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Editor Interview: The Gutsy Great Novelist Page One Prize

Q: Describe what you publish in 25 characters or less.

A: Opening pages of novels.

Q: What other current publications (or publishers) do you admire most?

A: I love The Hot Sheet by Jane Friedman; C. Hope Clark's Funds for Writers newsletter; The New Yorker; The Paris Review . . . so many others!
I've had a blast watching the hybrid She Writes Press take the publishing world by storm, and love presses like Algonquin.

Q: If you publish writing, who are your favorite writers? If you publish art, who are your favorite artists?

A: So many favorite writers! Currently, I'm loving John Boyne, Donna Tartt, Elizabeth Strout, Stephen King, Scott Turow, Maggie Stiefvater, Kazuo Ishiguro, Adrian McKinty, Greg Isles, Julie Orringer . . . I could go on and on!

Q: What sets your publication apart from others that publish similar material?

A: Honestly, I'm not sure. I focus solely on novels, and more specifically on how to open a novel's first page and first chapter in order to grab your reader from the get-go. I love that experiencing of falling into the world of a novel, feeling immediately relaxed in the prose of a capable writer—there's nothing like it!

Q: What is the best advice you can give people who are considering submitting work to your publication?

A: Write the very best piece you can possibly write, have someone else carefully proofread it, and follow the submission guidelines to the letter. It's such a shame when I get submissions with Word track changes comments in the margins, or loaded with typos and errors of grammar. Put your best foot forward to give your work a real opportunity to shine.

Q: Describe the ideal submission.

A: Ideal submissions follow the submission guidelines to the letter so that nothing stands in the way of the writing itself. I'm always looking for clean, clear writing, a sense that the story is going someone interesting, scenes I can immediately envision and experience as if I were there, and characters who are fully developed. I also want to feel that the story itself takes precedence and the author recedes so far into the background as to be invisible (unselfconscious writing that doesn't draw attention to the author).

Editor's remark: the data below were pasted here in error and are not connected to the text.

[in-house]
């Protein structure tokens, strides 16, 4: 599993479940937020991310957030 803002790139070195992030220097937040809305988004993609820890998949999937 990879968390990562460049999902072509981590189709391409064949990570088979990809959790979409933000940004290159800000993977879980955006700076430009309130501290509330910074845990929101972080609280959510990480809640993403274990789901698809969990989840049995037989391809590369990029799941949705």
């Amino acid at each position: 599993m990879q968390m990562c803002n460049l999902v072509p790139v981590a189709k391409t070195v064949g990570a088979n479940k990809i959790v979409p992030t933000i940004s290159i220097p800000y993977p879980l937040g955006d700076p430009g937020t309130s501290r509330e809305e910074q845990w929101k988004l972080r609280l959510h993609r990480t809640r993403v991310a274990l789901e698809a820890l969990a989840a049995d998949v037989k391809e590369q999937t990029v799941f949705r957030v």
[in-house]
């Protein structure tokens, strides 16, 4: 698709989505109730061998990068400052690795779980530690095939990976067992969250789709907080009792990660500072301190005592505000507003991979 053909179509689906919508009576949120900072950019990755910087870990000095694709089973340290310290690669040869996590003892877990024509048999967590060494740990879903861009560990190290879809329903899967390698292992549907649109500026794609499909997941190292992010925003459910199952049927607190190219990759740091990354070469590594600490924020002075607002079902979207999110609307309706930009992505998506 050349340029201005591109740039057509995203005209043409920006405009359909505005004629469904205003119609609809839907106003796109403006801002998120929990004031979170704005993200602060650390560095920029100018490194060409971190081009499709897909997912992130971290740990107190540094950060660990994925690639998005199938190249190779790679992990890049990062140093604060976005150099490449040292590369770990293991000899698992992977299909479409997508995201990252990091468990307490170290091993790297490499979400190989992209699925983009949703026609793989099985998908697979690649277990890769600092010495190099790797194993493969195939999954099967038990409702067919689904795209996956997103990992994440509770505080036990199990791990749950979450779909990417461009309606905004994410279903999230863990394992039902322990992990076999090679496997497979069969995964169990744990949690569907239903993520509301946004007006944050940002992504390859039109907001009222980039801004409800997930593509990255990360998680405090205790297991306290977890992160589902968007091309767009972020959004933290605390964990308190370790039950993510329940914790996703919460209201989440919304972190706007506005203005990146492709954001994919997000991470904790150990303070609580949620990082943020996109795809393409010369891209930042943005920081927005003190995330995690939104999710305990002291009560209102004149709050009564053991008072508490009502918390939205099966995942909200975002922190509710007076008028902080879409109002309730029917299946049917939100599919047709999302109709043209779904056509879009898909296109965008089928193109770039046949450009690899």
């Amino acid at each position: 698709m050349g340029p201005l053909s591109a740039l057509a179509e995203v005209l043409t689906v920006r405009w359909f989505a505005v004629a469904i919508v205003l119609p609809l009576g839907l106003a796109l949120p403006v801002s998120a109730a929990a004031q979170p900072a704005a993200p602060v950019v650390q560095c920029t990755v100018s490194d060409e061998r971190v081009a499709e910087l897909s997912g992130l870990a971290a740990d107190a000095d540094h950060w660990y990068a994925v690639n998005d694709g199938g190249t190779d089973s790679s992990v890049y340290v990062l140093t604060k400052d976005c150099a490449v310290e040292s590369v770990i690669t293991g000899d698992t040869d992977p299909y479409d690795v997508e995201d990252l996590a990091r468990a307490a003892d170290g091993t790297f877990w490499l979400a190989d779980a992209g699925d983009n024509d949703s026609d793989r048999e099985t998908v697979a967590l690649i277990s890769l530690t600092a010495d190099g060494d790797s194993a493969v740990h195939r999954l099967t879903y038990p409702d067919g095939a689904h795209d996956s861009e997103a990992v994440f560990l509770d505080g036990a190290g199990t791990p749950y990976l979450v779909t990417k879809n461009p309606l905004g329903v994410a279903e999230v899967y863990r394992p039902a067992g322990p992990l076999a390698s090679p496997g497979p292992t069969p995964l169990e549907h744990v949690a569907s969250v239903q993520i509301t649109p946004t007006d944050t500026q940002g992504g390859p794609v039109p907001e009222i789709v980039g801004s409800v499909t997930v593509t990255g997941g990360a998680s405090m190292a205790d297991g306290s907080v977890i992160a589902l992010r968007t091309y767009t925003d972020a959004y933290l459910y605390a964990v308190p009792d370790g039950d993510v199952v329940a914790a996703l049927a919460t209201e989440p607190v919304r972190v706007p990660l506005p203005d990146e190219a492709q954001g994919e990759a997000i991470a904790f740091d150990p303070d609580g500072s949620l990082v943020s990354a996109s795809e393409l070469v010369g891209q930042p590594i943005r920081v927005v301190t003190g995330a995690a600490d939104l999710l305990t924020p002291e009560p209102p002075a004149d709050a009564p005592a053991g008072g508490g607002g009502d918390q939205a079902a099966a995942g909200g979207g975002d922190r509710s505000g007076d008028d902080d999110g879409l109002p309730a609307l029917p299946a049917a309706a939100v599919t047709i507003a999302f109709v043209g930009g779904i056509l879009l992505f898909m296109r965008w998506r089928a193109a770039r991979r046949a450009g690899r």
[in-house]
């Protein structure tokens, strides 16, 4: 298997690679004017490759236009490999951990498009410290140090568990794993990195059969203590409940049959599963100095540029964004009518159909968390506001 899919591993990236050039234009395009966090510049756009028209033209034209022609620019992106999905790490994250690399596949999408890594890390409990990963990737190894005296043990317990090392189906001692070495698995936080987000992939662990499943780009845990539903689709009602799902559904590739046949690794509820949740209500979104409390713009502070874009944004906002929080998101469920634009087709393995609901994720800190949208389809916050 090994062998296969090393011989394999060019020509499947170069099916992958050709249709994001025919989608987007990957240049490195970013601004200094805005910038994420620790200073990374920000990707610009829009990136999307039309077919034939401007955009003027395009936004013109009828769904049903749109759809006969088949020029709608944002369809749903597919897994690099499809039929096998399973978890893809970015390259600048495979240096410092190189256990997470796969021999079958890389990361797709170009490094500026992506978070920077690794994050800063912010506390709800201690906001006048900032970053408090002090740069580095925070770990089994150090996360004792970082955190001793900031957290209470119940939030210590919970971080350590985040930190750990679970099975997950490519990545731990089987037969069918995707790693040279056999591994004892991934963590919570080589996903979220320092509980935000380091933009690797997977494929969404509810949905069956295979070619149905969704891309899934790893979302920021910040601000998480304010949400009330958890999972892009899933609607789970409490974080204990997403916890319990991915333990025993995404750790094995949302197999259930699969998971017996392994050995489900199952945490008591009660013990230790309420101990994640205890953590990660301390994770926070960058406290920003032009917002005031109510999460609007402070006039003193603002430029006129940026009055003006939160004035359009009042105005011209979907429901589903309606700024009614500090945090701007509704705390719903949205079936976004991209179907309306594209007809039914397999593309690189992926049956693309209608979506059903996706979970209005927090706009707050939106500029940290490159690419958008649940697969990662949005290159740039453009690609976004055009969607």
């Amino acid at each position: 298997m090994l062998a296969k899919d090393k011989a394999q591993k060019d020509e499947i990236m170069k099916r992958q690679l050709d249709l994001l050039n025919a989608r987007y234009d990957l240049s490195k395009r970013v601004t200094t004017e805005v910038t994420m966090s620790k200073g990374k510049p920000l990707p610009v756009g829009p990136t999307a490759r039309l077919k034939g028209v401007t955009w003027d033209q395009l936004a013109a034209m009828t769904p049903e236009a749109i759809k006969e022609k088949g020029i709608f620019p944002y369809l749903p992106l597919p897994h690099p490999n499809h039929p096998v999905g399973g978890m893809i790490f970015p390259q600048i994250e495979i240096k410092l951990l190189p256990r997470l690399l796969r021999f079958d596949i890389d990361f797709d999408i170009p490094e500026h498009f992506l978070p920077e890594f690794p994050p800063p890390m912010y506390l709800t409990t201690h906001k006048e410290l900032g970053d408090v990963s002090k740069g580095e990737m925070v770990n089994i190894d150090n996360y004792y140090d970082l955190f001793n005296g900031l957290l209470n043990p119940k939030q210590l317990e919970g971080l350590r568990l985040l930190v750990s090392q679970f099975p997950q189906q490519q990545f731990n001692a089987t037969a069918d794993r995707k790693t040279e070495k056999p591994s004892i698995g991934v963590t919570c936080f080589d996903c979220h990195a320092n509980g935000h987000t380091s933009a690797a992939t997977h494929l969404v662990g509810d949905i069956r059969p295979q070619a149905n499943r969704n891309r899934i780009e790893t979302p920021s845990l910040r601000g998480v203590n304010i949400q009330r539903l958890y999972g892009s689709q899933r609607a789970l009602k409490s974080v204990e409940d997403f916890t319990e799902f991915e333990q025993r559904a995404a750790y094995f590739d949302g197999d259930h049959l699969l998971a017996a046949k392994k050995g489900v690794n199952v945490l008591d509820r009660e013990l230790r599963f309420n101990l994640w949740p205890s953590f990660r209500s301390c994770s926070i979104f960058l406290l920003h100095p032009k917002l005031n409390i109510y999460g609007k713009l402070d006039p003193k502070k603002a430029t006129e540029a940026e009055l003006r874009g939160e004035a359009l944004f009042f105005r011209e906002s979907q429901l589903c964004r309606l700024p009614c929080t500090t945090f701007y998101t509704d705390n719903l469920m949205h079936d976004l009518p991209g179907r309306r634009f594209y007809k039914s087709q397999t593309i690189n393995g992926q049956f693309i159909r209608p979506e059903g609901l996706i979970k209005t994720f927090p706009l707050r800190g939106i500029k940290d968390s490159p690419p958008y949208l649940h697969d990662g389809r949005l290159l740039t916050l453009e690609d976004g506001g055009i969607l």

Q: What do submitters most often get wrong about your submissions process?

A: They don't take the necessary time to make sure their submissions follow the stated guidelines—I'm constantly astonished that people don't follow directions! I get submissions with track changes comments and edits in them, incorrect spacing and fonts, writing full of typos, grammatical errors, incorrect punctuation, etc. Such a shame that writers will dash off a submission like this, and be disqualified before their work can even be considered.

Q: How much do you want to know about the person submitting to you?

A: The work stands alone! I don't need to know anything about the person submitting, I just want to read the work.

Q: If you publish writing, how much of a piece do you read before making the decision to reject it?

A: I can tell within the first page if the submission is worth reading in depth. If the first page contains sloppy writing, incorrect punctuation or grammar, undeveloped characters, scenes, or dialogue, or anything else that indicates the writing still needs a lot of work, I don't read on.

Q: What additional evaluations, if any, does a piece go through before it is accepted?

A: Winning work usually goes through several rounds of reading in comparison to other excellent work under consideration before a final decision is made.

Q: What is a day in the life of an editor like for you?

A: Reading, reading, reading, reading . . . break to walk or eat . . . reading, reading, reading, reading. The moment I get bleary-eyed or fuzzy-headed, I stop reading in order to ensure I'm giving keen attention to each submission.

Q: How important do you feel it is for publishers to embrace modern technologies?

A: I think it's crucial to keep up with technology, in part to cut down on the use of paper and the energy it takes to deliver paper via the mail, and in part because writers are submitting all over the place, to various publishers, agents, and contests, and making that odious process as easy as possible feels like a simple way to demonstrate respect for writers.

Q: How much do you edit an accepted piece prior to publication?

A: For the purposes of the contests I administer, I look only at proofreading, since the piece has to already be edited and highly polished to be selected as a winner or notable piece.

Q: Do you nominate work you've published for any national or international awards?

A: No.